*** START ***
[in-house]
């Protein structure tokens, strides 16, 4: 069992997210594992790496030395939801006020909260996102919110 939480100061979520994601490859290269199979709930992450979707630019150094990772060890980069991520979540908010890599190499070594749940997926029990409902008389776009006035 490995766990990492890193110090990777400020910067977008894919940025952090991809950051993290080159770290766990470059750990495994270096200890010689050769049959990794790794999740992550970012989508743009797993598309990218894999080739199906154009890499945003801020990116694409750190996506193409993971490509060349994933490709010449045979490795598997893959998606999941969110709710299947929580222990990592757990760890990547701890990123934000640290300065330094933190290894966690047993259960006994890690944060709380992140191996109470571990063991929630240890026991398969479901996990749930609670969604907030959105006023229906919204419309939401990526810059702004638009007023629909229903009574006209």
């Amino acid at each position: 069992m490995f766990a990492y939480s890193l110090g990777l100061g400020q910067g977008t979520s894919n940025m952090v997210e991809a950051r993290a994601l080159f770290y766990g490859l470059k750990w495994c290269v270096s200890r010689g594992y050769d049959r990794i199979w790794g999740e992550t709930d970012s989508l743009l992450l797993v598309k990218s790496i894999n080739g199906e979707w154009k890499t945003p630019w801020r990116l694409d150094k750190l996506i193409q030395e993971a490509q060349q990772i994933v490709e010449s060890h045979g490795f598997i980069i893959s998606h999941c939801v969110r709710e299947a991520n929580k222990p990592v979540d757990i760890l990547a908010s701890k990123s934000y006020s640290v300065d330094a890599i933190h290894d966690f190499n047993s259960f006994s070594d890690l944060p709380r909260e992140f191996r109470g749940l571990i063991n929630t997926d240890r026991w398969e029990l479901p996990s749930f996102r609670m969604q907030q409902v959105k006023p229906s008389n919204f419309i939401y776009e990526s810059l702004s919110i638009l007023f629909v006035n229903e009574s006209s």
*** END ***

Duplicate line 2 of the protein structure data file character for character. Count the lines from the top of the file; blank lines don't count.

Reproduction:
């Protein structure tokens, strides 16, 4: 069992997210594992790496030395939801006020909260996102919110 939480100061979520994601490859290269199979709930992450979707630019150094990772060890980069991520979540908010890599190499070594749940997926029990409902008389776009006035 490995766990990492890193110090990777400020910067977008894919940025952090991809950051993290080159770290766990470059750990495994270096200890010689050769049959990794790794999740992550970012989508743009797993598309990218894999080739199906154009890499945003801020990116694409750190996506193409993971490509060349994933490709010449045979490795598997893959998606999941969110709710299947929580222990990592757990760890990547701890990123934000640290300065330094933190290894966690047993259960006994890690944060709380992140191996109470571990063991929630240890026991398969479901996990749930609670969604907030959105006023229906919204419309939401990526810059702004638009007023629909229903009574006209």